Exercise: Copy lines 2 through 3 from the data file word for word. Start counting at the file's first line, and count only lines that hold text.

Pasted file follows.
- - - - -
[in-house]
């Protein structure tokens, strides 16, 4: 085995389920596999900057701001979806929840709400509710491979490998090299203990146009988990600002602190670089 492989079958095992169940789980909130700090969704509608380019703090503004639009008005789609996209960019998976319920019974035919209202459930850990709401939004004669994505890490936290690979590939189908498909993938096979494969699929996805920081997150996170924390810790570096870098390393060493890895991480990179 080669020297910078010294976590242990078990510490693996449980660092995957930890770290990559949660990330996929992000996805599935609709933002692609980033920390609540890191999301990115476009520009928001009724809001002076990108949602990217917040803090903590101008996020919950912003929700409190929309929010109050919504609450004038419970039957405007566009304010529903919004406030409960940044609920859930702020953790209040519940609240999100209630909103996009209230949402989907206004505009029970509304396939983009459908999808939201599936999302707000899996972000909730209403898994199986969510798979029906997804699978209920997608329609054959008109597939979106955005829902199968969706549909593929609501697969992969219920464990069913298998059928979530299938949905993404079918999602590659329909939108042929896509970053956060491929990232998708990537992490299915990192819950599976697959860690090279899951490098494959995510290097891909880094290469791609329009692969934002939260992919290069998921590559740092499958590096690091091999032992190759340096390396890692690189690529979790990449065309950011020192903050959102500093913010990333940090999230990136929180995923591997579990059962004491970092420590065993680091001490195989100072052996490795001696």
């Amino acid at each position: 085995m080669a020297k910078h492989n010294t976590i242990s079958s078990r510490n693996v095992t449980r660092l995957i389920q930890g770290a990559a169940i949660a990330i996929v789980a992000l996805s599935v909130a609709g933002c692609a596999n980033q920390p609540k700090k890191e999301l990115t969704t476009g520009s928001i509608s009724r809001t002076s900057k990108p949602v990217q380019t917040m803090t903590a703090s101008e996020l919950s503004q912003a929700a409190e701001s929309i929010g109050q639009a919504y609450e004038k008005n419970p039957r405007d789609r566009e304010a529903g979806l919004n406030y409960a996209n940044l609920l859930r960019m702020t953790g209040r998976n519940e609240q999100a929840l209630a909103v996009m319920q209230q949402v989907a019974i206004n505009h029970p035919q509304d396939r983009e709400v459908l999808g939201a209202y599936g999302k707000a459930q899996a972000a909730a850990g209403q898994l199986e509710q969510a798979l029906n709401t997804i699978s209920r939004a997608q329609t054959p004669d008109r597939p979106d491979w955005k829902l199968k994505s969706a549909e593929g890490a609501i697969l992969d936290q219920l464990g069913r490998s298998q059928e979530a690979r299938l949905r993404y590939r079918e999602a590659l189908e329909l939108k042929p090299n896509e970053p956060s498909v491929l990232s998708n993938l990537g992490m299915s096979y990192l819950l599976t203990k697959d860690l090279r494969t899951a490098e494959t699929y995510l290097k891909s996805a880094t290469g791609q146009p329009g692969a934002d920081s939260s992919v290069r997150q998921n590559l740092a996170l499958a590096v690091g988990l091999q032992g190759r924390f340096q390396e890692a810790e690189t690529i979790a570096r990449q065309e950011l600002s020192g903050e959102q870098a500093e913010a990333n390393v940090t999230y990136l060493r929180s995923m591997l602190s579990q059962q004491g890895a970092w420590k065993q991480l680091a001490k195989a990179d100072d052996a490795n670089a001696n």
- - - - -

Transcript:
């Protein structure tokens, strides 16, 4: 085995389920596999900057701001979806929840709400509710491979490998090299203990146009988990600002602190670089 492989079958095992169940789980909130700090969704509608380019703090503004639009008005789609996209960019998976319920019974035919209202459930850990709401939004004669994505890490936290690979590939189908498909993938096979494969699929996805920081997150996170924390810790570096870098390393060493890895991480990179 080669020297910078010294976590242990078990510490693996449980660092995957930890770290990559949660990330996929992000996805599935609709933002692609980033920390609540890191999301990115476009520009928001009724809001002076990108949602990217917040803090903590101008996020919950912003929700409190929309929010109050919504609450004038419970039957405007566009304010529903919004406030409960940044609920859930702020953790209040519940609240999100209630909103996009209230949402989907206004505009029970509304396939983009459908999808939201599936999302707000899996972000909730209403898994199986969510798979029906997804699978209920997608329609054959008109597939979106955005829902199968969706549909593929609501697969992969219920464990069913298998059928979530299938949905993404079918999602590659329909939108042929896509970053956060491929990232998708990537992490299915990192819950599976697959860690090279899951490098494959995510290097891909880094290469791609329009692969934002939260992919290069998921590559740092499958590096690091091999032992190759340096390396890692690189690529979790990449065309950011020192903050959102500093913010990333940090999230990136929180995923591997579990059962004491970092420590065993680091001490195989100072052996490795001696």
């Amino acid at each position: 085995m080669a020297k910078h492989n010294t976590i242990s079958s078990r510490n693996v095992t449980r660092l995957i389920q930890g770290a990559a169940i949660a990330i996929v789980a992000l996805s599935v909130a609709g933002c692609a596999n980033q920390p609540k700090k890191e999301l990115t969704t476009g520009s928001i509608s009724r809001t002076s900057k990108p949602v990217q380019t917040m803090t903590a703090s101008e996020l919950s503004q912003a929700a409190e701001s929309i929010g109050q639009a919504y609450e004038k008005n419970p039957r405007d789609r566009e304010a529903g979806l919004n406030y409960a996209n940044l609920l859930r960019m702020t953790g209040r998976n519940e609240q999100a929840l209630a909103v996009m319920q209230q949402v989907a019974i206004n505009h029970p035919q509304d396939r983009e709400v459908l999808g939201a209202y599936g999302k707000a459930q899996a972000a909730a850990g209403q898994l199986e509710q969510a798979l029906n709401t997804i699978s209920r939004a997608q329609t054959p004669d008109r597939p979106d491979w955005k829902l199968k994505s969706a549909e593929g890490a609501i697969l992969d936290q219920l464990g069913r490998s298998q059928e979530a690979r299938l949905r993404y590939r079918e999602a590659l189908e329909l939108k042929p090299n896509e970053p956060s498909v491929l990232s998708n993938l990537g992490m299915s096979y990192l819950l599976t203990k697959d860690l090279r494969t899951a490098e494959t699929y995510l290097k891909s996805a880094t290469g791609q146009p329009g692969a934002d920081s939260s992919v290069r997150q998921n590559l740092a996170l499958a590096v690091g988990l091999q032992g190759r924390f340096q390396e890692a810790e690189t690529i979790a570096r990449q065309e950011l600002s020192g903050e959102q870098a500093e913010a990333n390393v940090t999230y990136l060493r929180s995923m591997l602190s579990q059962q004491g890895a970092w420590k065993q991480l680091a001490k195989a990179d100072d052996a490795n670089a001696n």